Blog: Design Musings and Other Nonsense
We discuss design, business, web products and other miscellany.
This past Sunday I got home for a week-plus long trip down to S. Cal. The sun, in a word, was awesome, and it was a great trip. However, there was one experience that still sticks out in my mind. It is an In-Real-Life (IRL) UX issue, one of those issues that just make you mutter “what, the, what??” every time you come across it. That experience had to do with a button. A button that starts a car.
One of the parts of travel I could do without is the rented car. I guess between my stockpile of muscle memory, and being a curmudgeon about poorly-designed things (e.g., things that don’t make sense to me, and probably only me), I always find rental cars to be, well, odd. Maybe I am just used to a certain type of car, and anything that works differently is wrong (or, more often, dumb), and I find myself scratching my head at all of the counter-intuitive things that go into the experience with a modern car, often wondering if I am just backwards, or if they just don’t test these things with real people.
Anyhow, one of the “features” of this car was a start/stop button. This is my first time coming across this, and I was perplexed. Ostensibly, there is a neat-o factor having a start/stop button in a car (it sorts of reminds me of a missile launch, or other important sort of button). But, to me anyway, this “feature” is without any practical function whatsoever. At least in the car I was in, I still had to (oddly) insert the entire key-fob into a receptacle (which, curiously, looked a lot like a larger sort of keyhole). I mean, if they are going to innovate, go all the way. Put an RFID tag in the key and have the button be activated when the FOB is within a certain proximity of the car. Bonus points for unlocking the driver door when I walk up.
Let me be clear. I can see why car companies do this. There is, I suppose, a futuristic/techy sort of feel for this sort of feature. But, after pressing it a couple of times (and, for me, even after the first time), I was left scratching my head, wondering why this thing should even be. It is not any easier (in fact, it is harder because you have to insert the “don’t call it a key” thing AND push a button, taking something that was formerly one step and making it two).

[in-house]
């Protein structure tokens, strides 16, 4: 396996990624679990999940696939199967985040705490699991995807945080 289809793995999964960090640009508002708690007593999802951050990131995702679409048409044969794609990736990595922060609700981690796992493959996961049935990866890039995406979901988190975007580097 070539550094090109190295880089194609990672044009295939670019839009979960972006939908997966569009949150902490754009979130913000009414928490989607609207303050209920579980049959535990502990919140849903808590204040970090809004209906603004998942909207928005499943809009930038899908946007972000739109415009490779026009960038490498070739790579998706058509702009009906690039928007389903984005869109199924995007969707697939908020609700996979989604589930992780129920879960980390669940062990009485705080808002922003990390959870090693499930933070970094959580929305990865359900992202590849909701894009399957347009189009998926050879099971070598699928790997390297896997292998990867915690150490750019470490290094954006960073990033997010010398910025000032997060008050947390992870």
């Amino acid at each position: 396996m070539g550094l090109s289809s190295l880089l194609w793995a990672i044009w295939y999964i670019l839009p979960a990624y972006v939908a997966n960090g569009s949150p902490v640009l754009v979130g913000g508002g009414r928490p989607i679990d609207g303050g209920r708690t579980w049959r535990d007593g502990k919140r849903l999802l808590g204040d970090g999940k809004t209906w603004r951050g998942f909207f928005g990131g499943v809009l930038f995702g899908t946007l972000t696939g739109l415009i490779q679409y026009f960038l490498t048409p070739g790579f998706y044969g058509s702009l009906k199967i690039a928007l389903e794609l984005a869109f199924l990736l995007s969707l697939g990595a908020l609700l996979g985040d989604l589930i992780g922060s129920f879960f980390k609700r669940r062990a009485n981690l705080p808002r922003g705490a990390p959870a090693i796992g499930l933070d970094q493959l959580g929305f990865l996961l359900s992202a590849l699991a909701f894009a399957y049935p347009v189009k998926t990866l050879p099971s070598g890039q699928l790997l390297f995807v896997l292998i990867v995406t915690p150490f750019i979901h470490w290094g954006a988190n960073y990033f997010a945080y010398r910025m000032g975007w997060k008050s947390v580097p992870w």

I mean, is inserting a key AND twisting it really that hard, or broken? It sort of reminds me of the start of every infomercial, you know the one, where someone is frustrated with something (usually a kitchen/home item), and exclaims, “there has to be a better way!!!”. Are there ways to innovate the ignition key? I am sure there are. Fingerprint readers, voice recognition, something Jarvis would do, etc. But, in practical use, this thing was beyond stupid. It was taking something simple, making it harder (adding complexity for no function), and doing so just for the sake of appearance, or to meet some (possibly imaginary) consumer whim. You know, the same reasons almost all of the horrible design changes that have ever been made were based upon.
I love innovation, and I love it when designers riff on the mundane and find some delight that can extracted. But this, this was just dumb. It was a bright, shiny object that made the experience worse. Even after 10 days, I still found it harder to start the car than if I had used a key.
I don’t know, maybe I am just a usability crum-bum that gets perturbed when things don’t work exactly how I think they should. But I have to think I am not alone. I love great design. And to me, great design is about solving a problem, in a really smart way, with a certain point of view. I may not agree with the point of view, or the solution, but I can respect people taking a stab at solving a problem. This, on the other hand, is solving an imaginary problem, all the while, making the process worse. To me, that is the worst, most gratuitous type of design, which makes this Grumpy-Gus put keys to keyboard and ask why. Why does this exist, who thinks this is important, this is worse. Maybe someone knows, but to me, it is a mystery.